Many people say that suicide is a "choice" with the implication that the person who commits it rationally chooses to kill themselves.

But that has not been my experience.  My experience has been that I feel like a tsunami or tidal wave has washed over me, pulled me into its grips and is pulling me down, down, down.  To a place where there is no means of escape.

To a place where there are no more options.

To a place of total devastation.

The times that I've come within a hair's breath of committing the ultimate act, have not been choices.  They've been reactions to a seemingly endless tidal wave of abuse, recriminations, secondary wounding, people not understanding what I'm going through.

One of those times, which I feel ready to reveal at this time, was the last time I left my former counsellor's office.  The counsellor I later realized was abusive.  I was devastated.  Crying.  Unable to drive.  Unable to do anything but cry.  The session had been brutal.  My daughter was driving that day - which was a good thing.  When we got home, I crawled onto the bed and just laid there crying, crying, crying.

I was ready to give up then.  After all, if this counsellor who I'd been seeing for years turned on me like this, I must be hopeless.

Helpless.  As in beyond help.

As I waited for my daughter, just a block off a main artery in our town, I felt a pull to go to that road and walk in front of a car - or truck.  It was almost irresistible.  It took everything I had in me not to move.  To wait for my daughter.  To this day, I don't know what would have happened if she had not had to have the car that day.

That was not the only time I came that close.  It happened several times after that especially in the first one to two years after I left - or rather was pushed out of - the workplace.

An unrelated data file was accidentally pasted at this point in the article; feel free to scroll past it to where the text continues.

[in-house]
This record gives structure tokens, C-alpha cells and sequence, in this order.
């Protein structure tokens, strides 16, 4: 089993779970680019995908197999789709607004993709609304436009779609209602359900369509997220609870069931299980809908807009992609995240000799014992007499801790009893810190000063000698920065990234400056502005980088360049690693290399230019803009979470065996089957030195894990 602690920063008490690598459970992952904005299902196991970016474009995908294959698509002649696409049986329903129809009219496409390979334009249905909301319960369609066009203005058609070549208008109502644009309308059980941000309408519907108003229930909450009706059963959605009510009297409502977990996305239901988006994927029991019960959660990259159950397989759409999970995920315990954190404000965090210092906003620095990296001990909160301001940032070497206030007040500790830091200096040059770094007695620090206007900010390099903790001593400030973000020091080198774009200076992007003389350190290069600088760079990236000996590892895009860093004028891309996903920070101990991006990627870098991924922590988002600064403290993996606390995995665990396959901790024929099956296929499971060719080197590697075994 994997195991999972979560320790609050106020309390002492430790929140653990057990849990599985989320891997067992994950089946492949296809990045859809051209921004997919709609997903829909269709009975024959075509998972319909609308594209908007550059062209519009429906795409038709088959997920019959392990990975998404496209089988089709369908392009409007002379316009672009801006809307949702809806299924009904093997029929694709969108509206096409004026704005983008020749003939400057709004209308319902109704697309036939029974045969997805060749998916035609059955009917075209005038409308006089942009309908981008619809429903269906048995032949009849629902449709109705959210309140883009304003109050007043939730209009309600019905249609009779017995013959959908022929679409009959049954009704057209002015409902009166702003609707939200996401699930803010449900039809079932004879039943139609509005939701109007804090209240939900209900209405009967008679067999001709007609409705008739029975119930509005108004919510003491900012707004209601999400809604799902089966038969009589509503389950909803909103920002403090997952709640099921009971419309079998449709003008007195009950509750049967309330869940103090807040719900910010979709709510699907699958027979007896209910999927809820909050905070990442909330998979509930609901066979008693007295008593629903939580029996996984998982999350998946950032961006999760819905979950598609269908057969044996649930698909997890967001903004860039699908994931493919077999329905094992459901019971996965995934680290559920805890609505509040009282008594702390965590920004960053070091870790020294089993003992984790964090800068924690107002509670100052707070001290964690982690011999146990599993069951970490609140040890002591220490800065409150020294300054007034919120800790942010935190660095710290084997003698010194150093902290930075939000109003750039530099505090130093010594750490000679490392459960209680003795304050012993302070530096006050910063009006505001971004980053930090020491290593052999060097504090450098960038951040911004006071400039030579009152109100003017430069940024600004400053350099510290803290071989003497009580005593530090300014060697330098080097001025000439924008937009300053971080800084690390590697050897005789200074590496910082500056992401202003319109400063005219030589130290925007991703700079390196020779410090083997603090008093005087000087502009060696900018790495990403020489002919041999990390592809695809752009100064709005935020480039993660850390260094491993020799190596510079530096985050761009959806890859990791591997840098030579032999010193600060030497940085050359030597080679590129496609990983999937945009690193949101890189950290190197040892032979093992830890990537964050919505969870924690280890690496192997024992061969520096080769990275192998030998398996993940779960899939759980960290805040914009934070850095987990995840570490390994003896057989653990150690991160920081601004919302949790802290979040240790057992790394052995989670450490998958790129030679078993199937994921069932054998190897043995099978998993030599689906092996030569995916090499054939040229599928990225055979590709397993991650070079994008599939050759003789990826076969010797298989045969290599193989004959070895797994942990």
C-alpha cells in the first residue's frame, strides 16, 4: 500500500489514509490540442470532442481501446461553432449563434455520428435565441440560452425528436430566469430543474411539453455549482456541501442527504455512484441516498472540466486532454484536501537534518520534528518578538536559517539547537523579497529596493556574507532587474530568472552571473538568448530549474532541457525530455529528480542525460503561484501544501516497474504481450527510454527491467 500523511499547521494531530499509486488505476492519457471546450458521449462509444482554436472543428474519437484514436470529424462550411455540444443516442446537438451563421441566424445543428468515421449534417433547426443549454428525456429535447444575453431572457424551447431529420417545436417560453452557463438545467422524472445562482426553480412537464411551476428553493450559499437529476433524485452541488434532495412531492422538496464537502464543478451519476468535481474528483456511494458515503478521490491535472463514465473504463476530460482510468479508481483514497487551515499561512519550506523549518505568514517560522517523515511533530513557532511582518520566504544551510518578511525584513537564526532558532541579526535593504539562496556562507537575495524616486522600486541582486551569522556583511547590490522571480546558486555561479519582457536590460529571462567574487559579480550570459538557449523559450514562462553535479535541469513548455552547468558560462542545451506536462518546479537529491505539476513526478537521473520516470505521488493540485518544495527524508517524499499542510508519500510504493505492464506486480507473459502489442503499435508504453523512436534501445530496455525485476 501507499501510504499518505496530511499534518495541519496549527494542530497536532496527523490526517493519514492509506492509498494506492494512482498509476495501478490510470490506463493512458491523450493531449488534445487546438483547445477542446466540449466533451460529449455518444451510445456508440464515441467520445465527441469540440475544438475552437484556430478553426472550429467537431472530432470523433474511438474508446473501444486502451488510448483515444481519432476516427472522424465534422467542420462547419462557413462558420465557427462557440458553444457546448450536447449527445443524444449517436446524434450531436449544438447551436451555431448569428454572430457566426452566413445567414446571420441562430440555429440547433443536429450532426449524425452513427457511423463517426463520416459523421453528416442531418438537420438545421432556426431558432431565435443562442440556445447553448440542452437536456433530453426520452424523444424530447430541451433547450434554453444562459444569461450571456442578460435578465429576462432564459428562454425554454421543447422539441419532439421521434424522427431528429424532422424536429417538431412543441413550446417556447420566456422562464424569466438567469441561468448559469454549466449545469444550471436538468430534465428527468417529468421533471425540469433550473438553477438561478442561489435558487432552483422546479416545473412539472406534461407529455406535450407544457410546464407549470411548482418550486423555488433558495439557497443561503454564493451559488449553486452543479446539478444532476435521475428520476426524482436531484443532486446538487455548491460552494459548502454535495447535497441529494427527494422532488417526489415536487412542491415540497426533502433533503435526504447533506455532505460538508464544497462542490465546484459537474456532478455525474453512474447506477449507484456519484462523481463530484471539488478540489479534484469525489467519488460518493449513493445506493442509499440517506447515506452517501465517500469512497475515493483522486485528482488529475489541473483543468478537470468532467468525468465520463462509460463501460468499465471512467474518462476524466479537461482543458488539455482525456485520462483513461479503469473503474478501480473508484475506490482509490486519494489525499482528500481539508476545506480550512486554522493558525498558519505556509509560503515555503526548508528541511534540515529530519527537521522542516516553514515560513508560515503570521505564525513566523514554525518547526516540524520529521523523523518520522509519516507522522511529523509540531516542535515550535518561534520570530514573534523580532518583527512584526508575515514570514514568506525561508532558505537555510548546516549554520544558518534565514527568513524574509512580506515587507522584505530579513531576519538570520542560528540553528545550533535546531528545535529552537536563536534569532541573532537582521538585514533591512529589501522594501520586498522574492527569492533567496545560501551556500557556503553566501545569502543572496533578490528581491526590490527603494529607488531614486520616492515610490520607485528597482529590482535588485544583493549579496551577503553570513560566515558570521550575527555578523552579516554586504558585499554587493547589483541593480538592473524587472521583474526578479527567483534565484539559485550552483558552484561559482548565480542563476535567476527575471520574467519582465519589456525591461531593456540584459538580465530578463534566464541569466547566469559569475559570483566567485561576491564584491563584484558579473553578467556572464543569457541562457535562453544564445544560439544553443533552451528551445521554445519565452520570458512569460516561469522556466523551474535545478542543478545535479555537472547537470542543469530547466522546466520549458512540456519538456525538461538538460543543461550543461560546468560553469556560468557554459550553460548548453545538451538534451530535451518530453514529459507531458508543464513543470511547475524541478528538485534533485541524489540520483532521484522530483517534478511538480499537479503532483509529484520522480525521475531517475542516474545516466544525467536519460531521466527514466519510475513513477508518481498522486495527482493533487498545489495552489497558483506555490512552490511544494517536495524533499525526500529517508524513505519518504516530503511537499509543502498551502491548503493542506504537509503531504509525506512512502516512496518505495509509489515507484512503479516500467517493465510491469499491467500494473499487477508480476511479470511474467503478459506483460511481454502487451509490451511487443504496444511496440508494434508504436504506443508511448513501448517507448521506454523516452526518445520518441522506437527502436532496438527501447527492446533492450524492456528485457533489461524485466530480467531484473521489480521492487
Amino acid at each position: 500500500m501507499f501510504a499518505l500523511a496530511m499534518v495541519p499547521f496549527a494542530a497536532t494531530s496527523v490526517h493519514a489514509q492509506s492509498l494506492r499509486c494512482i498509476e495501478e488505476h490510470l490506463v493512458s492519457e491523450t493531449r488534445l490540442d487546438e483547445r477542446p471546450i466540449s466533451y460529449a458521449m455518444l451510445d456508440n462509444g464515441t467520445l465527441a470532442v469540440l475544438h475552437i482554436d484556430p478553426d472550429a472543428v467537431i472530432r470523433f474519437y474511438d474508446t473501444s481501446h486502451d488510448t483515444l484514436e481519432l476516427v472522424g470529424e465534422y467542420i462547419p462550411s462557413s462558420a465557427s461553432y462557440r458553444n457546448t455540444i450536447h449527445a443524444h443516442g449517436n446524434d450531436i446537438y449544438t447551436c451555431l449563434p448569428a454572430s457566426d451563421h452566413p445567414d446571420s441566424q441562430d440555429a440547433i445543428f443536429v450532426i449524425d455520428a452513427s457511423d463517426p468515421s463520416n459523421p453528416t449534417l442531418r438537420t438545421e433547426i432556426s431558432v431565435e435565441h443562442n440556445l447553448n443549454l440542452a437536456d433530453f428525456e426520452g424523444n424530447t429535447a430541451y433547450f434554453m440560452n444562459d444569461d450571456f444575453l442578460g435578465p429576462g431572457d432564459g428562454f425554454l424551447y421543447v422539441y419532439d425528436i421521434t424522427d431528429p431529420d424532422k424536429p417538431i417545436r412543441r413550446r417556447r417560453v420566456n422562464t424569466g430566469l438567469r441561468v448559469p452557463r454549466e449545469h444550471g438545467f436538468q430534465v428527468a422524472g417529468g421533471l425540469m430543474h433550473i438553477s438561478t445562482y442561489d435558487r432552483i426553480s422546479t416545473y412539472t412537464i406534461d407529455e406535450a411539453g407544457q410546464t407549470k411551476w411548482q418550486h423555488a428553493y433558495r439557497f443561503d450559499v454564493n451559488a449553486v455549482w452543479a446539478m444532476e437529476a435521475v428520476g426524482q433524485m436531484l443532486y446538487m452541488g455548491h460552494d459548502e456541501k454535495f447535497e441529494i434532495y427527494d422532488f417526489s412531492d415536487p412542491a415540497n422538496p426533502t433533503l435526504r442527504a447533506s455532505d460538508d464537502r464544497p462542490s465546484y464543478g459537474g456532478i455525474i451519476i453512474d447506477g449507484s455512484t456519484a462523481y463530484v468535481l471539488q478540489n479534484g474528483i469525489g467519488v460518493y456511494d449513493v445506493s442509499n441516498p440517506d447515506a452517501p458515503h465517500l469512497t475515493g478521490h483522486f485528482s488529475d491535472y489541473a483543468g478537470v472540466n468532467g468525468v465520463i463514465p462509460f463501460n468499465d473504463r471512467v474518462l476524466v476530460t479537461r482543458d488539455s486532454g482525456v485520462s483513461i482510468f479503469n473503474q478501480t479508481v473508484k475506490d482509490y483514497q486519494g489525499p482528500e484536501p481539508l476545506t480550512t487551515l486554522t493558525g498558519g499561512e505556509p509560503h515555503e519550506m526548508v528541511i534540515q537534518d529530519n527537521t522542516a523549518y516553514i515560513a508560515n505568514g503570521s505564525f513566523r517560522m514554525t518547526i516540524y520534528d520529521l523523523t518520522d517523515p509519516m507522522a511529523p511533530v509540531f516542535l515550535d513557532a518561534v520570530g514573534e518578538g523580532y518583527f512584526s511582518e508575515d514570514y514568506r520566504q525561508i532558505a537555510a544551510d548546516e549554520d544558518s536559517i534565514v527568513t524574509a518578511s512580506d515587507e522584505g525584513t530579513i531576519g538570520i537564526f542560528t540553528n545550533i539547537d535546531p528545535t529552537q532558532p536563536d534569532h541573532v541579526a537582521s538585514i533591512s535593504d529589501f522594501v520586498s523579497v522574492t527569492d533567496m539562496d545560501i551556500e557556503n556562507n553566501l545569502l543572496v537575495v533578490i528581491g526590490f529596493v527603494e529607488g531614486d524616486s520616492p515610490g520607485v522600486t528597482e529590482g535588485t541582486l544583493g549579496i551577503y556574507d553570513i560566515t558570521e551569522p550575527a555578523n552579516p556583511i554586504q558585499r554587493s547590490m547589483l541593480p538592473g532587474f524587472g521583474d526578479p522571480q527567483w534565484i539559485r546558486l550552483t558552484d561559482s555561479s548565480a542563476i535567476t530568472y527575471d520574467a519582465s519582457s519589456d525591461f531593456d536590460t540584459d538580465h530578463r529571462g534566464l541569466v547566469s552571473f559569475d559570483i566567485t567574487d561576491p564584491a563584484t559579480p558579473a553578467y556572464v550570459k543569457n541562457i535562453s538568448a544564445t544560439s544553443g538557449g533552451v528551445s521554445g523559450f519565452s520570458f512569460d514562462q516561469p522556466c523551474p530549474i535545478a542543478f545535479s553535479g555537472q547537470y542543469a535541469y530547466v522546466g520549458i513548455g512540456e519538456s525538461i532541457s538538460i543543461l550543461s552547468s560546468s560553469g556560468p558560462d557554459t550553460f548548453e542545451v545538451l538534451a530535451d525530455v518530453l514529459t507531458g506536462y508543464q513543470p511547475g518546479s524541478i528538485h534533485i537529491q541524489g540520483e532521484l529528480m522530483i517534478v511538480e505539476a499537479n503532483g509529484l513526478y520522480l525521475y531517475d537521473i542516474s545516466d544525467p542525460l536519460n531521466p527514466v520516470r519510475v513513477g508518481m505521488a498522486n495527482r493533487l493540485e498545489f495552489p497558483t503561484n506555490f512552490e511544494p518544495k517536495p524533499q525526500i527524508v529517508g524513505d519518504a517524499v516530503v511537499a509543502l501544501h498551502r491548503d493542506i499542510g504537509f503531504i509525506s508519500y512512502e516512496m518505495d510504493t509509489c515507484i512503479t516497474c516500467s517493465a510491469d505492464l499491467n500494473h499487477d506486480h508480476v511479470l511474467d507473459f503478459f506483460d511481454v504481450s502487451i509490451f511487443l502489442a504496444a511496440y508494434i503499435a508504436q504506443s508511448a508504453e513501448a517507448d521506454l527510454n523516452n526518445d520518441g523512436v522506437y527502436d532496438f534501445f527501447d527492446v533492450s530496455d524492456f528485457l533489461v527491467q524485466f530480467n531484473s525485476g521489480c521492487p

At one time, I was so close that I decided to seek out ways via the net to do it.  Ways that did not involve guns, which I don't have access to, hanging since even though I was a girl scout I never learned how to tie a good knot.  Pills?  Which ones and how many?

I accessed a forum.

One post in particular spoke to me.

I can't remember who posted it or all that was in the post but the gist was that suicide is a permanent solution for a temporary problem.  The writer then went on to use scripture verses from the Bible.  I don't remember which ones he (or was it a she?) used.  I only remember that this post spoke to me where I was at that moment.  And caused me to back down.  To stop.  To think.

Because after all, suicide i.e. death is permanent.

Whatever contributions I could have made would never happen.  The prayers for others.  The knitted gifts.  The writings.  The blog that is happening now.  None of that would ever again be possible IF....

That post made such an impact in my life that the tsunami washing over me, pulling me down, receded.  In its wake there was a glimmer of hope.  Much like the emerging dawn

Not quite so dramatic but there.

As you can see, I lived to see another dawn.


And so I am continuing to survive.  To live another day.  To walk another pathway.  To experience another victory.  To write another post.  To experience more on the road to recovery.

Join me again tomorrow. 

You never know where this blog is going to take you as we travel the path together.